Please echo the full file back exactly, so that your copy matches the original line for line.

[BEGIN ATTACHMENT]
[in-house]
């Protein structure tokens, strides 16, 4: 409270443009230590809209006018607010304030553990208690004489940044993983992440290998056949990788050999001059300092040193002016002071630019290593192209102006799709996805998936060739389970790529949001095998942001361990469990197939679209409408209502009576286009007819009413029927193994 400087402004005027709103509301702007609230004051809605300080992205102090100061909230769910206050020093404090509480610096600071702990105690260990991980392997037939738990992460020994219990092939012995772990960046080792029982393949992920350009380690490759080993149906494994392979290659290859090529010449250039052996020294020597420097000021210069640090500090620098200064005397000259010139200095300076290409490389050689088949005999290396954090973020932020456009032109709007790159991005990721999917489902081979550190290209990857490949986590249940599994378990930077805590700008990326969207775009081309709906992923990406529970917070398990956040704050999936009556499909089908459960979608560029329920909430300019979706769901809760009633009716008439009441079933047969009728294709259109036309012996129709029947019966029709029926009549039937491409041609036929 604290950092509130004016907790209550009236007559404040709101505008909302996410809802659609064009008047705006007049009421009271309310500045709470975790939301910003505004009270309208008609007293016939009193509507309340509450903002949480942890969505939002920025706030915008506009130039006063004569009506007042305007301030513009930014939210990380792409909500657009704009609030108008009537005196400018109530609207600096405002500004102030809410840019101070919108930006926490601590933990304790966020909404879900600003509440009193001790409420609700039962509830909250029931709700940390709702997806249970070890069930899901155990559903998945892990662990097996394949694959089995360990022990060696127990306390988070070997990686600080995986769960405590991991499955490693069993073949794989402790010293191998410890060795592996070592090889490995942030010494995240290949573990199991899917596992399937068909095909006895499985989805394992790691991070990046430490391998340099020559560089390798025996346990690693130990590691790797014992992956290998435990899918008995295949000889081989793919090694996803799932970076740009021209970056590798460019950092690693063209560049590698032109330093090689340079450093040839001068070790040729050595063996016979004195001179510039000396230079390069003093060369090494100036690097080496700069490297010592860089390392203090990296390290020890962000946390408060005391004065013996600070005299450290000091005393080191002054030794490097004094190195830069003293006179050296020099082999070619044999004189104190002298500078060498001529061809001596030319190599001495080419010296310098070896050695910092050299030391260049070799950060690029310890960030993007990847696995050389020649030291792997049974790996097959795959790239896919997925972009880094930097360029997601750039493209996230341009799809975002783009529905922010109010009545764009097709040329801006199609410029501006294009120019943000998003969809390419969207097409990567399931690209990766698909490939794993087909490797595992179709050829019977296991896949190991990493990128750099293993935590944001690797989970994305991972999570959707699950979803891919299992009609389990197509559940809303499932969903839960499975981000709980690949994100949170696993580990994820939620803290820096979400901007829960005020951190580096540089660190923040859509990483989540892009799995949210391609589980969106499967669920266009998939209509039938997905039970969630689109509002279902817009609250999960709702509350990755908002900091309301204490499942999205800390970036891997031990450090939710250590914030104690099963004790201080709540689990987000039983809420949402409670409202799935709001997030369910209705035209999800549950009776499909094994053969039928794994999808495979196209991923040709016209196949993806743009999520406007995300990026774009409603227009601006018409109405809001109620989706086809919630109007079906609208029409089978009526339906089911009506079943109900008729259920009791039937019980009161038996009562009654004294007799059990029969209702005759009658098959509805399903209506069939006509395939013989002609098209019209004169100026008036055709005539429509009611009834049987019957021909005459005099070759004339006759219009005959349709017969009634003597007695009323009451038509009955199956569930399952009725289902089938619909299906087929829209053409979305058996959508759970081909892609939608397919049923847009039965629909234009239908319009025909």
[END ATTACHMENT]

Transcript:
[in-house]
């Protein structure tokens, strides 16, 4: 409270443009230590809209006018607010304030553990208690004489940044993983992440290998056949990788050999001059300092040193002016002071630019290593192209102006799709996805998936060739389970790529949001095998942001361990469990197939679209409408209502009576286009007819009413029927193994 400087402004005027709103509301702007609230004051809605300080992205102090100061909230769910206050020093404090509480610096600071702990105690260990991980392997037939738990992460020994219990092939012995772990960046080792029982393949992920350009380690490759080993149906494994392979290659290859090529010449250039052996020294020597420097000021210069640090500090620098200064005397000259010139200095300076290409490389050689088949005999290396954090973020932020456009032109709007790159991005990721999917489902081979550190290209990857490949986590249940599994378990930077805590700008990326969207775009081309709906992923990406529970917070398990956040704050999936009556499909089908459960979608560029329920909430300019979706769901809760009633009716008439009441079933047969009728294709259109036309012996129709029947019966029709029926009549039937491409041609036929 604290950092509130004016907790209550009236007559404040709101505008909302996410809802659609064009008047705006007049009421009271309310500045709470975790939301910003505004009270309208008609007293016939009193509507309340509450903002949480942890969505939002920025706030915008506009130039006063004569009506007042305007301030513009930014939210990380792409909500657009704009609030108008009537005196400018109530609207600096405002500004102030809410840019101070919108930006926490601590933990304790966020909404879900600003509440009193001790409420609700039962509830909250029931709700940390709702997806249970070890069930899901155990559903998945892990662990097996394949694959089995360990022990060696127990306390988070070997990686600080995986769960405590991991499955490693069993073949794989402790010293191998410890060795592996070592090889490995942030010494995240290949573990199991899917596992399937068909095909006895499985989805394992790691991070990046430490391998340099020559560089390798025996346990690693130990590691790797014992992956290998435990899918008995295949000889081989793919090694996803799932970076740009021209970056590798460019950092690693063209560049590698032109330093090689340079450093040839001068070790040729050595063996016979004195001179510039000396230079390069003093060369090494100036690097080496700069490297010592860089390392203090990296390290020890962000946390408060005391004065013996600070005299450290000091005393080191002054030794490097004094190195830069003293006179050296020099082999070619044999004189104190002298500078060498001529061809001596030319190599001495080419010296310098070896050695910092050299030391260049070799950060690029310890960030993007990847696995050389020649030291792997049974790996097959795959790239896919997925972009880094930097360029997601750039493209996230341009799809975002783009529905922010109010009545764009097709040329801006199609410029501006294009120019943000998003969809390419969207097409990567399931690209990766698909490939794993087909490797595992179709050829019977296991896949190991990493990128750099293993935590944001690797989970994305991972999570959707699950979803891919299992009609389990197509559940809303499932969903839960499975981000709980690949994100949170696993580990994820939620803290820096979400901007829960005020951190580096540089660190923040859509990483989540892009799995949210391609589980969106499967669920266009998939209509039938997905039970969630689109509002279902817009609250999960709702509350990755908002900091309301204490499942999205800390970036891997031990450090939710250590914030104690099963004790201080709540689990987000039983809420949402409670409202799935709001997030369910209705035209999800549950009776499909094994053969039928794994999808495979196209991923040709016209196949993806743009999520406007995300990026774009409603227009601006018409109405809001109620989706086809919630109007079906609208029409089978009526339906089911009506079943109900008729259920009791039937019980009161038996009562009654004294007799059990029969209702005759009658098959509805399903209506069939006509395939013989002609098209019209004169100026008036055709005539429509009611009834049987019957021909005459005099070759004339006759219009005959349709017969009634003597007695009323009451038509009955199956569930399952009725289902089938619909299906087929829209053409979305058996959508759970081909892609939608397919049923847009039965629909234009239908319009025909």